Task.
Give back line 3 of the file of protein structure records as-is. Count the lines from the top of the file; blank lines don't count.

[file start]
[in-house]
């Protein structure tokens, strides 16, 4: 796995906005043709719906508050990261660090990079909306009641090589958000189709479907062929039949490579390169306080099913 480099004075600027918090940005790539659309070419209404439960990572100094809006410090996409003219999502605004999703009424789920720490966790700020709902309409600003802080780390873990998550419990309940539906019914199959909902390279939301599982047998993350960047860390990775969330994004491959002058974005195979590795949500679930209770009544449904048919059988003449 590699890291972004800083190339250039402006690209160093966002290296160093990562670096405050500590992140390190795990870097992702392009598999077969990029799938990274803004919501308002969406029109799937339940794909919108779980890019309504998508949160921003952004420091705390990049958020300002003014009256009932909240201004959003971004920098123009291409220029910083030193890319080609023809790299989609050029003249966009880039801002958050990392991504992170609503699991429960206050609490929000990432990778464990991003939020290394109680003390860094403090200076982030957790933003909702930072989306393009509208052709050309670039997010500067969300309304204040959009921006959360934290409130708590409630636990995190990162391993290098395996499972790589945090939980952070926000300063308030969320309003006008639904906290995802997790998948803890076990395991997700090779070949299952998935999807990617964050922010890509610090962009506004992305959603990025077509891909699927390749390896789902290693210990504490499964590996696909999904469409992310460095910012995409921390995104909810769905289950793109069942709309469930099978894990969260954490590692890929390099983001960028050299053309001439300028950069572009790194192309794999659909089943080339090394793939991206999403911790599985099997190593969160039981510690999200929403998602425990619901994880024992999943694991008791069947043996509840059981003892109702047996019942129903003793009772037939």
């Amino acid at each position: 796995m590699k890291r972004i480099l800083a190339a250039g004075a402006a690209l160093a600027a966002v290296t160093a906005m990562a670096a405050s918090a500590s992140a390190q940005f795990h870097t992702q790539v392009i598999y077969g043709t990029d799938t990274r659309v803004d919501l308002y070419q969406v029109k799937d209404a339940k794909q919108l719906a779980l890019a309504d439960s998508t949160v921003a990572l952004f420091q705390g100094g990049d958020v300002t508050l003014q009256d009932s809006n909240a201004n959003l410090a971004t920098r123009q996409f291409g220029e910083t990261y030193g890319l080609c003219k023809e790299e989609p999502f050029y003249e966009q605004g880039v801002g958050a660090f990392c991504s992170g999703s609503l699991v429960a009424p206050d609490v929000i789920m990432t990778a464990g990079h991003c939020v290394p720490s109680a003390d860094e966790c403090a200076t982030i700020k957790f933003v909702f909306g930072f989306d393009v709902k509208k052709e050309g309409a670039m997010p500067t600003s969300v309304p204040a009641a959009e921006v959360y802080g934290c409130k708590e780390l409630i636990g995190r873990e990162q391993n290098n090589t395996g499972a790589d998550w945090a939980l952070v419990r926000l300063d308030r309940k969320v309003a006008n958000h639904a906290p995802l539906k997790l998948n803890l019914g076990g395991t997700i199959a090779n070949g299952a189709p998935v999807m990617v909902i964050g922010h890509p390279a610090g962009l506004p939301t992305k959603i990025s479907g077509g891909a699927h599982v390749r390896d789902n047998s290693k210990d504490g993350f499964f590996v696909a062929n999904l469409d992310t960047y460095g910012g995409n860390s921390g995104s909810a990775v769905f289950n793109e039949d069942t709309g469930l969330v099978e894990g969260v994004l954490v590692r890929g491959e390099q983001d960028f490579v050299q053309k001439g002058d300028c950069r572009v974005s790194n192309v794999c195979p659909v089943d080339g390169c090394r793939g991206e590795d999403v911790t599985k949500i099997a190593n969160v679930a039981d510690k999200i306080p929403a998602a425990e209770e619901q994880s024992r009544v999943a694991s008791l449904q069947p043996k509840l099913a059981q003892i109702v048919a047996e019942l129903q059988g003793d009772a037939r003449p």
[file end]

């Amino acid at each position: 796995m590699k890291r972004i480099l800083a190339a250039g004075a402006a690209l160093a600027a966002v290296t160093a906005m990562a670096a405050s918090a500590s992140a390190q940005f795990h870097t992702q790539v392009i598999y077969g043709t990029d799938t990274r659309v803004d919501l308002y070419q969406v029109k799937d209404a339940k794909q919108l719906a779980l890019a309504d439960s998508t949160v921003a990572l952004f420091q705390g100094g990049d958020v300002t508050l003014q009256d009932s809006n909240a201004n959003l410090a971004t920098r123009q996409f291409g220029e910083t990261y030193g890319l080609c003219k023809e790299e989609p999502f050029y003249e966009q605004g880039v801002g958050a660090f990392c991504s992170g999703s609503l699991v429960a009424p206050d609490v929000i789920m990432t990778a464990g990079h991003c939020v290394p720490s109680a003390d860094e966790c403090a200076t982030i700020k957790f933003v909702f909306g930072f989306d393009v709902k509208k052709e050309g309409a670039m997010p500067t600003s969300v309304p204040a009641a959009e921006v959360y802080g934290c409130k708590e780390l409630i636990g995190r873990e990162q391993n290098n090589t395996g499972a790589d998550w945090a939980l952070v419990r926000l300063d308030r309940k969320v309003a006008n958000h639904a906290p995802l539906k997790l998948n803890l019914g076990g395991t997700i199959a090779n070949g299952a189709p998935v999807m990617v909902i964050g922010h890509p390279a610090g962009l506004p939301t992305k959603i990025s479907g077509g891909a699927h599982v390749r390896d789902n047998s290693k210990d504490g993350f499964f590996v696909a062929n999904l469409d992310t960047y460095g910012g995409n860390s921390g995104s909810a990775v769905f289950n793109e039949d069942t709309g469930l969330v099978e894990g969260v994004l954490v590692r890929g491959e390099q983001d960028f490579v050299q053309k001439g002058d300028c950069r572009v974005s790194n192309v794999c195979p659909v089943d080339g390169c090394r793939g991206e590795d999403v911790t599985k949500i099997a190593n969160v679930a039981d510690k999200i306080p929403a998602a425990e209770e619901q994880s024992r009544v999943a694991s008791l449904q069947p043996k509840l099913a059981q003892i109702v048919a047996e019942l129903q059988g003793d009772a037939r003449p």